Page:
On August 19, Canon announced the launch of the new flagship PowerShot digital camera, the G11. Having shot extensively with a G10 this summer, I’m ambivalent about upgrading to the G11.
For one thing, I welcome the better low light capabilities. While the G10 showed some noise when shooting in low light, it was acceptable when I compared it with other non-DSLRs on the market. If the G11 improves on that, great.
But the G11 is no different from the G10 when it comes to video recording. It still only shoots SD video (480p, 30fps), when other comparable cameras on the market have long since moved to HD video (720p, 30fps). Even other PowerShot cameras from Canon, like the SX20 and the SD980 and SD940, which cost less than the G11, are able to shoot HD video (720p, 30fps). Why has Canon decided to hamstring the G11, unless perhaps they feel that, with its superior collection of features, it cuts into their HD video camera sales? (If that’s the case, then it’s a sorry excuse, because they’d be putting profits before customers.)
The G11 also has lower resolution than the G10 (10 megapixels instead of 14.7 megapixels). I’m no fan of gratuitous resolution, so I’m reserving my judgment on this until I get my hands on a G11. Canon says they did it to improve low light capabilities, and I believe them — if the low light claims prove to be accurate. There’s only so much resolution you can squeeze out of the same sensor size before noise becomes an issue, even at lower ISOs.
What I’d also like to see from the G11 is a better dpi setting. One of the main differences between DSLRs and consumer-grade digital cameras is the dpi setting of the images they output. A regular digital camera will output its images at 72 dpi, which is the equivalent of screen resolution, while most DSLRs output their images at 240 dpi. That’s why — unless you tinker with the dpi setting in an image editing program — you can get a larger print from a 10 megapixel DSLR image than you can from a 10 megapixel regular digital camera image. The Canon G10 and G11 output their images at 180 dpi. That’s pretty good compared to 72 dpi, but it’s still not 240 or 300 dpi. I would love to see the G11 give me 240 dpi, right out of the camera, without needing to change that setting in post-processing.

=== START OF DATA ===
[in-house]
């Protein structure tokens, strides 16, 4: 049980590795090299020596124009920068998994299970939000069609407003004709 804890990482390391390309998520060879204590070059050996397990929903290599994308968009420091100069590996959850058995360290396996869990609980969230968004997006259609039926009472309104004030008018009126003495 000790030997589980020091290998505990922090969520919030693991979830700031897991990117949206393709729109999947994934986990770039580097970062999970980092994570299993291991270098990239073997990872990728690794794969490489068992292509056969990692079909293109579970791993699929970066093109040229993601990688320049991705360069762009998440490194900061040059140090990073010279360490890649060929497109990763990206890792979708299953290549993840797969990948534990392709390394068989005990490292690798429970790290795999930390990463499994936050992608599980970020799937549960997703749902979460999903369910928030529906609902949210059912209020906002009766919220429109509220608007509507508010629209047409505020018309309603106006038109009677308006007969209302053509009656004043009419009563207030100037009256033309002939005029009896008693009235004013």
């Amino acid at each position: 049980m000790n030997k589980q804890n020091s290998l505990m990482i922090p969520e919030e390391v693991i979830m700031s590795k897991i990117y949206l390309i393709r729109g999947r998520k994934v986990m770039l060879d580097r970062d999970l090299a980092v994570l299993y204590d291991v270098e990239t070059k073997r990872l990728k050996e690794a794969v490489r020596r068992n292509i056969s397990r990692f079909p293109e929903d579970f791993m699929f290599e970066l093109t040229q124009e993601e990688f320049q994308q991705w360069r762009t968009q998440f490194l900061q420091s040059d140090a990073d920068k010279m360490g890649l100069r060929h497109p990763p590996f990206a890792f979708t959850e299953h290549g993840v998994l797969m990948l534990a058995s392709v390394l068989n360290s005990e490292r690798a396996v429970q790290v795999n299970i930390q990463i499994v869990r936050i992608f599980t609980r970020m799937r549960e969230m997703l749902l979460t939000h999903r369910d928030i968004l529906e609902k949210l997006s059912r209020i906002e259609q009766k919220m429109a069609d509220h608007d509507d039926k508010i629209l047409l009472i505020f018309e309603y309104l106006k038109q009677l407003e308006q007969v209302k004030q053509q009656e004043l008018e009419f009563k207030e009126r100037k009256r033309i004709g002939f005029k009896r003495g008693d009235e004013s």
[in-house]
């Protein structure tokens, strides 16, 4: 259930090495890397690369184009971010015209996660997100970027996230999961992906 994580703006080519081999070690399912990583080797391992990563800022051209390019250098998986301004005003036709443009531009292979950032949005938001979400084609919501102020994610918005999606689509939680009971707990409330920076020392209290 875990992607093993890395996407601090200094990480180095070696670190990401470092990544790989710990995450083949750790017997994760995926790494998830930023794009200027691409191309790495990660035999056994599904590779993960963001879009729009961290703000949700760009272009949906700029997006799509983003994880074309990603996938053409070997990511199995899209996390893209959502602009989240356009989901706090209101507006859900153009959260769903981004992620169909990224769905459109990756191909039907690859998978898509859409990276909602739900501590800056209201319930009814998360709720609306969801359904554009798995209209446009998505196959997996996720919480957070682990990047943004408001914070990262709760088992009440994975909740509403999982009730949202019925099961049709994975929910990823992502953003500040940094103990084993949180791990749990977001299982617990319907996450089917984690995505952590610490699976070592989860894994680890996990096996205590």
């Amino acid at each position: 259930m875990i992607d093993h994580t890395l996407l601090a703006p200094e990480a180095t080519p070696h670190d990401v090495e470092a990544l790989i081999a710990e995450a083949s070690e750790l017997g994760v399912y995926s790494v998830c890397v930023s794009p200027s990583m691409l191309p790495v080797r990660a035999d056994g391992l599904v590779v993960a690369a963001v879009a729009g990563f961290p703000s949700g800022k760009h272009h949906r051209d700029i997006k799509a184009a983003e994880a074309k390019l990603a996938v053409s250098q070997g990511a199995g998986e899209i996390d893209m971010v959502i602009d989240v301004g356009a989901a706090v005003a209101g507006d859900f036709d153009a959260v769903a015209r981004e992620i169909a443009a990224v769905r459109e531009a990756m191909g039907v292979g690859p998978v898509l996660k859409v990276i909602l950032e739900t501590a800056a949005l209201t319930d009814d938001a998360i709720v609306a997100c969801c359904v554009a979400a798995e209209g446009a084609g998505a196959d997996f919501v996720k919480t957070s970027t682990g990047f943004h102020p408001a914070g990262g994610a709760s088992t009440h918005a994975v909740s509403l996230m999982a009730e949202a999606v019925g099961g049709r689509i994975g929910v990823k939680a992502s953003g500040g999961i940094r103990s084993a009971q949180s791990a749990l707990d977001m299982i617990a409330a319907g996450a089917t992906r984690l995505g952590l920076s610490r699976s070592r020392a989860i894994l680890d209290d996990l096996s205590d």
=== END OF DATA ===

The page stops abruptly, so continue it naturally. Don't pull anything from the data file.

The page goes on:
The G11 is also slightly more sluggish than the G10 when it comes to shooting speed (1.1 fps vs. 1.3 fps). It’s probably due to the extra computations it performs on each image, but one would think shooting speed would at least stay the same, if not increase, with each camera generation.
The G11 also has a smaller screen than the G10 (2.8 in vs. 3.0 in). I understand this is due to its nature (swivel vs. fixed), but having that larger screen on the G10 was really nice. Still, the swivel screen should allow for more creative angles, so that could count as a plus.
Battery life is also a bit of a downer. On the G10, the specs say the battery lasts for about 400 shots. In real life conditions, it last much less (about 200-300 shots, depending on how sparingly you use the optical zoom). On the G11, the specs say the battery life is about 390 shots, and is likely to be much less than that in real life conditions as well. Couldn’t Canon have used a different battery or done something to improve the battery life? After all, the display is slightly smaller as well, so that should take less juice to power up. Sure, the battery life is said to be markedly better when using the viewfinder, but have you tried using the viewfinder on either the G10 or the G11? It’s more like a fuzzy rangefinder. It’s terrible.
So there you have it. Not much to brag about when it comes to the G11. Nothing revolutionary when it comes to the upgrades, and let’s face it, not even something that I, along with many others, expected, like HD video. The better low light capabilities sound interesting, and if the camera delivers enough on that end to compensate for the decrease in resolution, the G11 may be worth your money. I did like the G10. It’s a great camera with many advanced capabilities. Let’s hope the G11 can live up to its predecessor.
Images used courtesy of Canon.